Eduardo Briceño, co-Founder and CEO of Mindset Works

  • Dweck’s fixed mindset vs. growth mindset: fixed identifies skills as static and unchanging / innate vs. growth that identifies skills as learnable and developable
  • Intelligence can be developed over time.
  • Thoughts occur when neurons fire together and connect; these change our brain and increase intelligence.
  • Albert Einstein an example of growth mindset: ‘It’s not that I’m so smart; it’s just that I stay with a problem longer.’
  • Growth mindset belief leads to different behavior which leads to (different) results.
  • Fixed mindset people want to look good / intelligent in front of people; they stick with what they know because they’re good at it.
  • Growth mindset people want to try new things that could fail.
  • Fixed mindset people look down on effort, that if effort is required then it shows weakness.
  • Growth mindset values effort.
  • Fixed: The fact that I’m struggling means that I’m incapable; they lose interest.
  • Growth: The fact that I’m struggling means that I’m going to persevere.
  • Experiment in Chile on sophomores taking a national test: growth mindset students were 3x more likely to score in the top 20%; fixed 4x more likely to be in bottom 20%.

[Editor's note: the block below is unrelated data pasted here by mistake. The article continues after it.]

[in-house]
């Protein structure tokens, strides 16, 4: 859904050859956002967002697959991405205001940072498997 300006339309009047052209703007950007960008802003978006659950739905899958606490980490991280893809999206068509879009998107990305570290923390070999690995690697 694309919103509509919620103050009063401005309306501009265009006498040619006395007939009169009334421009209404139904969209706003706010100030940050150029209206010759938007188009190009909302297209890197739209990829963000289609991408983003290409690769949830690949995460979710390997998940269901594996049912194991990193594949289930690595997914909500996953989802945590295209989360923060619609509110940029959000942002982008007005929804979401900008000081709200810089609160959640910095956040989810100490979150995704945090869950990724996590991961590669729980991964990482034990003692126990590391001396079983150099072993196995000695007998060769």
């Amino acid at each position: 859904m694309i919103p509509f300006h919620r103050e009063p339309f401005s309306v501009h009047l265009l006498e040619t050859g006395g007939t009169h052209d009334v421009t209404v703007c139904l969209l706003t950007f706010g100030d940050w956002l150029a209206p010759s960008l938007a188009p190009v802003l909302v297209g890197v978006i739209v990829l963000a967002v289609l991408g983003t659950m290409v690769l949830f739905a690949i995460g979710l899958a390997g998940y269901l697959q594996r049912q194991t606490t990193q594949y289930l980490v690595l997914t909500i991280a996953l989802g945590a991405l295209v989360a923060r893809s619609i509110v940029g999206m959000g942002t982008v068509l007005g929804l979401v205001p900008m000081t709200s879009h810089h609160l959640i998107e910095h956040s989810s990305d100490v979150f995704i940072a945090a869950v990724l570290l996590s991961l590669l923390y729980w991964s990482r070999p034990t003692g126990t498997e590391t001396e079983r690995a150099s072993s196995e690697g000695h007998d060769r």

• Also found that lower socio-economic with growth mindset scored better than higher socio-economic with fixed mindset.
  • Growth mindset can be taught: Brainology.
  • Fostering growth mindset impacts achievement gap.
  • Teaching teachers the growth mindset allows them to focus on teaching methods rather than inherent qualities of students.
  • Telling students that they are good at something (or smart; ‘intelligence praise’) reinforces a fixed mindset (though intentions are good) because it identifies an innate ability; ‘effort praise’ (‘you must have tried really hard’) focuses on the process.
  • Students given the choice between an easy and difficult puzzle largely chose based on intelligence praise (easy) and effort praise (difficult).
  • Subsequent struggling impacts the confidence of the intelligence praise group but enables effort praise group to persevere.
  • Intelligence praise is designed to increase confidence but actually diminishes confidence.
  • Students were asked to tell their scores to students they didn’t know and would never see (at other schools). Intelligence praise group was 3x more likely to lie about their scores.
  • Focus on what you’re teaching. Used to be content. Is it still? Higher order skills? Learning motivation and efficacy?
Advertisements